The new scanner is up and running. Thought I’d try posting a few images at one time and in a larger image size since internet access is getting faster. All these tiles were run through the etching press on July 23 and fired on July 31. All were tiles that were sold out at my vendors booth at the weekend market in Anchorage. And since making these tiles, other designs have sold out. It is near impossible to keep up during the height of the season!
I was at the Alaska Native Heritage Center yesterday and a large bull moose got into the grounds even though the area is fenced off. It stayed in the shallow lake in the center of the culture walk and put on quite a show for hundreds of visitors that lined the shores taking pictures.
Fired off another load of plant impressions. Made several of the fireweed flower impressions since a lot of people love them and they are all over in Alaska.
Started selling art tiles at the ANHC, Alaska Native Heritage Center, again last week and this week. ANHC had a Monday work shop on how to process salmon skin for baskets and rain coats. It was so cool but the parts thrown away were stinking up the place near the dumpsters yesterday and today. The lady next to me had some mammoth ivory jewelry. How often does one see mammoth ivory jewelry?
It has gotten into the 80’s several times this summer in Anchorage. I’ve lived in Anchorage since 1980 and I can’t remember it ever getting into the 80’s. Heck, we are lucky if it gets into the 60’s, which for some summers is rare. But there you have it, by my count, we have had six 80 degree days. I just may be able to plant that ginkgo tree that I’ve been dreaming about.
Click on the picture to see a larger image.
12″ x 12″ x 0.7″ Multiglazed tile, Cook Inlet glacier clay, cone 6 oxidation
The fish in the center are dolly varden, arctic char, and pike. This tile was the last one of thirteen that I made for NANA Development Corp. and it is outside the elevators on the basement floor. I got a ton of compliments from people that have walked through the building just to look at the art tiles. Had some interesting comments the last time I posted the cut-out that went into making the plate that is impressed into the clay slab, so I decided to add another post but along side the tile that it made. I usually sell my art tiles during the summer, but the winter commissions have been picking up, so I don’t starve during the winters anymore.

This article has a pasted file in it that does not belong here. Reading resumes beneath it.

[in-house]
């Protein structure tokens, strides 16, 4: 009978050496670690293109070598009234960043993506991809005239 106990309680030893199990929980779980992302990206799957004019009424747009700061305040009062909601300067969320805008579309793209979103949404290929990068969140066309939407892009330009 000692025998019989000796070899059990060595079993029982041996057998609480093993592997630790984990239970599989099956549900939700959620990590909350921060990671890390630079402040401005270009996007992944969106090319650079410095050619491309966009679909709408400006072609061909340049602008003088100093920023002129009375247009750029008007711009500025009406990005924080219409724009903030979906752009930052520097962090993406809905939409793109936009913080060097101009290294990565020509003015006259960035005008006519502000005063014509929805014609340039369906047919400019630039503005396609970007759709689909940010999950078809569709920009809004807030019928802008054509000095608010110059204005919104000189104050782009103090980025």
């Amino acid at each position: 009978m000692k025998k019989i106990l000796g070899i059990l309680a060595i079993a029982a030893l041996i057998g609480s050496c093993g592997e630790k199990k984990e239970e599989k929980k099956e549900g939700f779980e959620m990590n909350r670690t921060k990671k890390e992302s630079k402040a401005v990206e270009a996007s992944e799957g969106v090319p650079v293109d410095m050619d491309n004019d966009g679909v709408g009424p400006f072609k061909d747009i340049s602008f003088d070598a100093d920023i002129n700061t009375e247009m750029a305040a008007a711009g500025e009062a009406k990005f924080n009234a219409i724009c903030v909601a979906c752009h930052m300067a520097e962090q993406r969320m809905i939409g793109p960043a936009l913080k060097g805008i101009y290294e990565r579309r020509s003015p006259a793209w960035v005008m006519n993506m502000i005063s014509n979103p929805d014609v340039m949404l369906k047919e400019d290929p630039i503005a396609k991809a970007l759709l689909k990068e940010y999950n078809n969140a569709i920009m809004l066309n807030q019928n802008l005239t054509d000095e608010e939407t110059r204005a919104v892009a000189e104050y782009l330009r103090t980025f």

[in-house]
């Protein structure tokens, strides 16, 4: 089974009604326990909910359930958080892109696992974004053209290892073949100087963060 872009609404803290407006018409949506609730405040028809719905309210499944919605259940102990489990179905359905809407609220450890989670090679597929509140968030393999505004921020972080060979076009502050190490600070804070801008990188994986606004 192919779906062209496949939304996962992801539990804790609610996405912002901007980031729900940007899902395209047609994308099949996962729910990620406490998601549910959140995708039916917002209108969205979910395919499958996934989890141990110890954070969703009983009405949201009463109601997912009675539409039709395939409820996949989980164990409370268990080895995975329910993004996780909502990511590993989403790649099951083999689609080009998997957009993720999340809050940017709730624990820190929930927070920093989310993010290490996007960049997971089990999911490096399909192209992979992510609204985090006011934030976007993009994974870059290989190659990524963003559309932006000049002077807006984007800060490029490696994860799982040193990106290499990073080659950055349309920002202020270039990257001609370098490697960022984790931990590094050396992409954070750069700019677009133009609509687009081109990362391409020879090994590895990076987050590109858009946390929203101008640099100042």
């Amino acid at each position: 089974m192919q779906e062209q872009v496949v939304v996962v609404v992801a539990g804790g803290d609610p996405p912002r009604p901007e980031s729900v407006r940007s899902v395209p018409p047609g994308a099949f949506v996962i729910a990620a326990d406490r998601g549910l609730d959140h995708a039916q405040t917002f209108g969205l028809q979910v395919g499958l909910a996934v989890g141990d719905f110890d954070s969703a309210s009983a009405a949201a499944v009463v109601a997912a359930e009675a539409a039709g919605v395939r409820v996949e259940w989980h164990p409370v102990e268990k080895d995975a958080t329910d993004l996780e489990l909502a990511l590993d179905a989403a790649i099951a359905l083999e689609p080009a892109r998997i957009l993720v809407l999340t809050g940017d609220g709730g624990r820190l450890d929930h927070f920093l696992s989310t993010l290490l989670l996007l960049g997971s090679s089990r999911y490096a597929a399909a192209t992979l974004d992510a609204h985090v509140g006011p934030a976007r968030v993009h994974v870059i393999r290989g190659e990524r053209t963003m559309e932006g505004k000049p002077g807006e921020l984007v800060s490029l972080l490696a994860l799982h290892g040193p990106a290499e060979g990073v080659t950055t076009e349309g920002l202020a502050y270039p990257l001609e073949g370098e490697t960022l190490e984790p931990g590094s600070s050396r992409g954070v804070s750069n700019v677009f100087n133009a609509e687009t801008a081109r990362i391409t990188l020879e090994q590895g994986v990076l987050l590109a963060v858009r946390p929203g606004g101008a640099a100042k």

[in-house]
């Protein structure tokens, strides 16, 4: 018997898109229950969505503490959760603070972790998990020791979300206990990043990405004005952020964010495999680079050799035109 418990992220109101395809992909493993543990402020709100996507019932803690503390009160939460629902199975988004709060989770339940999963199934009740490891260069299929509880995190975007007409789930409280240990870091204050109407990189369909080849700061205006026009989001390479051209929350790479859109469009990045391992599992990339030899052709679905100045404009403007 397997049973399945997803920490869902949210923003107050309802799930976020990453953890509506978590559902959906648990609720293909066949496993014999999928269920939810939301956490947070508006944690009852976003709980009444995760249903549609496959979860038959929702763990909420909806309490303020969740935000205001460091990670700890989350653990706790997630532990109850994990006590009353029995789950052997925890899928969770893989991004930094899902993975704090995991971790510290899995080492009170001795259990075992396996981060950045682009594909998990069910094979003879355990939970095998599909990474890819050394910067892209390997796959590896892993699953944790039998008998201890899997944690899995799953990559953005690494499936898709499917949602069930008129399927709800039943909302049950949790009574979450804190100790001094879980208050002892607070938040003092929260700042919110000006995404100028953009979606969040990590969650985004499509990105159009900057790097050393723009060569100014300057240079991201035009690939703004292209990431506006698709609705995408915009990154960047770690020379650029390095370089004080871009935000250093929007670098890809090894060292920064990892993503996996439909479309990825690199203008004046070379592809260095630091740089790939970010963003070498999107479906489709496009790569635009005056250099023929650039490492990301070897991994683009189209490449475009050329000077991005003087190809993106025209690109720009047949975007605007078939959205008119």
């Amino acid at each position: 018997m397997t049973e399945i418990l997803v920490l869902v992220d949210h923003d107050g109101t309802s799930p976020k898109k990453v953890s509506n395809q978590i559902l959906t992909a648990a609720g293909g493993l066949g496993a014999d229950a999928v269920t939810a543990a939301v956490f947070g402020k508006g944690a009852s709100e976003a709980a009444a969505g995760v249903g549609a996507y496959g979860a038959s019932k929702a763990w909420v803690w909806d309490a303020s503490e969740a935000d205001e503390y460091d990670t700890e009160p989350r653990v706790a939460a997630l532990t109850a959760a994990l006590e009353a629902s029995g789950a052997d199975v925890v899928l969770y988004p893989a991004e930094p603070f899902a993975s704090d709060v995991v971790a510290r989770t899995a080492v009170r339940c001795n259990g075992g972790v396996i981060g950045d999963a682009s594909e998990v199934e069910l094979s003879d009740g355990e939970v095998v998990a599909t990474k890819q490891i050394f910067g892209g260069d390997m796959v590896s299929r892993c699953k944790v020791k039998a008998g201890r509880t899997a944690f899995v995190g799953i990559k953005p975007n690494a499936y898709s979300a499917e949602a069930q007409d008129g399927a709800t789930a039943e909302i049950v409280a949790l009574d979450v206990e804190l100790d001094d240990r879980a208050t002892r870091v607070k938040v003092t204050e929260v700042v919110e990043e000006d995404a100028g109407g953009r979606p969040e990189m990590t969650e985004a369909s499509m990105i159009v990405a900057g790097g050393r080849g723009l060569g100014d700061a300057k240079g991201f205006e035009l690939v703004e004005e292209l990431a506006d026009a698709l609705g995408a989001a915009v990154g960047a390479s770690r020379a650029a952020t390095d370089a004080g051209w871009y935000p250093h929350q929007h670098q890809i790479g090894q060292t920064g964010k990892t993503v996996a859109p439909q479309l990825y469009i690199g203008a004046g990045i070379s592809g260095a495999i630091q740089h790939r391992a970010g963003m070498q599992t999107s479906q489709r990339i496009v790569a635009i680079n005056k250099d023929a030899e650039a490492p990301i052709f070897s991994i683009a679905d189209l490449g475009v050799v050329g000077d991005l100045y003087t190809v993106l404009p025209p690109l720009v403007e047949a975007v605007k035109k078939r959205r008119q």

A lot of the old art work along the west and north coasts of Alaska had a sort of circular aspect to it because it would fit onto a drum skin or inside a wood food bowl. I used the circular motif on several of the tiles for NANA and on the tile above. The x-ray view of the caribou and the seal is also a style common in the area.
This isn’t tile related but I feel like writing something about native Alaskans. During the superbowl, a local commercial came on saying how over a thousand students have benefitted from the ANSEP (Alaska Native Science and Engineering Program), a part of the University of Alaska system. It made me feel good. I was just the third native Alaskan to graduate from the Anchorage civil engineering program way back in the day, and now it is more common.
Berry Picking in Alaska. A favorite pasttime for many. The birchbark baskets are in a style found in the Northwest around the Kotzebue sound area.
Adding a bit of folk lore to the tile, on the upper part are the hare as the sun and the fox as the moon, and they are in an ongoing chase. That is why night follows day.
I got invited to the Best of the Northwest Art and Fine Craft Show in Seattle on March 23 & 24. Fun. The economy is on the mend and I did well in Seattle at a tile show last Fall, so I thought I’d try some other shows in the lower 48 (what people in Alaska call the rest of the U.S., except Hawaii.)
The last few posts had blurry pictures. I cleaned the lens on the iphone and this picture looks better. Anyway, This is a partial cut out of the 140 lb. cotton rag paper that will be used to make a plate. A collagraph plate is a printmaking term for a process where you just glue stuff to a stiff surface and then use it as a plate. I use a light table to transfer the initial drawing onto the 140 lb paper and then to cut the images out. Notice the “Arches Huile France” water mark on the lower left side of the paper. The plate is thirteen-inches square so that the final fired size of the tile will be twelve-inches after shrinkage. The fish with the zigzags are chum salmon, the fish below are white fish. The smaller caribou make up the upper edge of a birch bark basket.
I can’t complain about 2012! I love to travel and got to go a lot of places. Went to Chicago, Fairbanks, and Seattle for tile related shows. Then Seattle again for a ceramics conference. I Went once again to the Shakespeare Festival in Ashland Oregon for an end-of-season vacation. And the big one was when me and my sweetheart went to Spain and Portugal.
Tile sales slacked a bit compared to 2011, but I had two winter commissions that more than made up for sagging sales. As a side note to running an art business, I attended a workshop on how to do better on the business side of art, like pricing work, and projecting a friendlier, attentive demeanor when selling at arts & crafts fairs. It was put together for Alaskan Native artists by the First Peoples Fund; they help out indiginous artists internationally when it comes to the business aspect of living the life of an artist.